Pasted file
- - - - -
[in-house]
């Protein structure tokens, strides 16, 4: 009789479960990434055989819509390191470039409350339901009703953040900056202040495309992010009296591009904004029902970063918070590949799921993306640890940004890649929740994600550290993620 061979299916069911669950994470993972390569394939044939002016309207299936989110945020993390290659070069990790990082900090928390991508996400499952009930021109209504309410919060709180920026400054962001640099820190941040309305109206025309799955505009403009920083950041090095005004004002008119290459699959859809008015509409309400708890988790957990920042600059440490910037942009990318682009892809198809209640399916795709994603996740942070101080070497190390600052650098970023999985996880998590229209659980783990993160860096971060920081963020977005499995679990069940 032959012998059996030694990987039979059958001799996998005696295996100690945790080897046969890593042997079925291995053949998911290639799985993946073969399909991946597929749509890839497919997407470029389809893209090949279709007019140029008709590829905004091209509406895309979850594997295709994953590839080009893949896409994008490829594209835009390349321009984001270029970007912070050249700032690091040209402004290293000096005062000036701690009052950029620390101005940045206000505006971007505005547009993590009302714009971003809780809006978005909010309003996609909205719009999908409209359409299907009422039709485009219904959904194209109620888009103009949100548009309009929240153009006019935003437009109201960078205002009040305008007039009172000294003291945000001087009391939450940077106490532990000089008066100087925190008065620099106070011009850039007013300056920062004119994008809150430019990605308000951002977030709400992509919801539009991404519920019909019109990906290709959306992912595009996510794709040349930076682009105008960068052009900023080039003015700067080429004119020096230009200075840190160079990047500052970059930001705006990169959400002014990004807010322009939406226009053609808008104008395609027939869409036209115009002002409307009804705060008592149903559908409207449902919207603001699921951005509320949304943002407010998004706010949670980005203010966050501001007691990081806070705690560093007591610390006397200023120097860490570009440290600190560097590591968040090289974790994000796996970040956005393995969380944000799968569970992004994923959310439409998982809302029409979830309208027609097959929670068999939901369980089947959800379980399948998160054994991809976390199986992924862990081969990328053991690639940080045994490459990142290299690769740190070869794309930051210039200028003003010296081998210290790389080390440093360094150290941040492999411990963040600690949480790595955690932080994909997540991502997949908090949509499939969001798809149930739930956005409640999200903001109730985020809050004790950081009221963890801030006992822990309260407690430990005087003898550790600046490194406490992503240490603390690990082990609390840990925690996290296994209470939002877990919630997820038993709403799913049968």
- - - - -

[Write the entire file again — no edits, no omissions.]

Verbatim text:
[in-house]
């Protein structure tokens, strides 16, 4: 009789479960990434055989819509390191470039409350339901009703953040900056202040495309992010009296591009904004029902970063918070590949799921993306640890940004890649929740994600550290993620 061979299916069911669950994470993972390569394939044939002016309207299936989110945020993390290659070069990790990082900090928390991508996400499952009930021109209504309410919060709180920026400054962001640099820190941040309305109206025309799955505009403009920083950041090095005004004002008119290459699959859809008015509409309400708890988790957990920042600059440490910037942009990318682009892809198809209640399916795709994603996740942070101080070497190390600052650098970023999985996880998590229209659980783990993160860096971060920081963020977005499995679990069940 032959012998059996030694990987039979059958001799996998005696295996100690945790080897046969890593042997079925291995053949998911290639799985993946073969399909991946597929749509890839497919997407470029389809893209090949279709007019140029008709590829905004091209509406895309979850594997295709994953590839080009893949896409994008490829594209835009390349321009984001270029970007912070050249700032690091040209402004290293000096005062000036701690009052950029620390101005940045206000505006971007505005547009993590009302714009971003809780809006978005909010309003996609909205719009999908409209359409299907009422039709485009219904959904194209109620888009103009949100548009309009929240153009006019935003437009109201960078205002009040305008007039009172000294003291945000001087009391939450940077106490532990000089008066100087925190008065620099106070011009850039007013300056920062004119994008809150430019990605308000951002977030709400992509919801539009991404519920019909019109990906290709959306992912595009996510794709040349930076682009105008960068052009900023080039003015700067080429004119020096230009200075840190160079990047500052970059930001705006990169959400002014990004807010322009939406226009053609808008104008395609027939869409036209115009002002409307009804705060008592149903559908409207449902919207603001699921951005509320949304943002407010998004706010949670980005203010966050501001007691990081806070705690560093007591610390006397200023120097860490570009440290600190560097590591968040090289974790994000796996970040956005393995969380944000799968569970992004994923959310439409998982809302029409979830309208027609097959929670068999939901369980089947959800379980399948998160054994991809976390199986992924862990081969990328053991690639940080045994490459990142290299690769740190070869794309930051210039200028003003010296081998210290790389080390440093360094150290941040492999411990963040600690949480790595955690932080994909997540991502997949908090949509499939969001798809149930739930956005409640999200903001109730985020809050004790950081009221963890801030006992822990309260407690430990005087003898550790600046490194406490992503240490603390690990082990609390840990925690996290296994209470939002877990919630997820038993709403799913049968």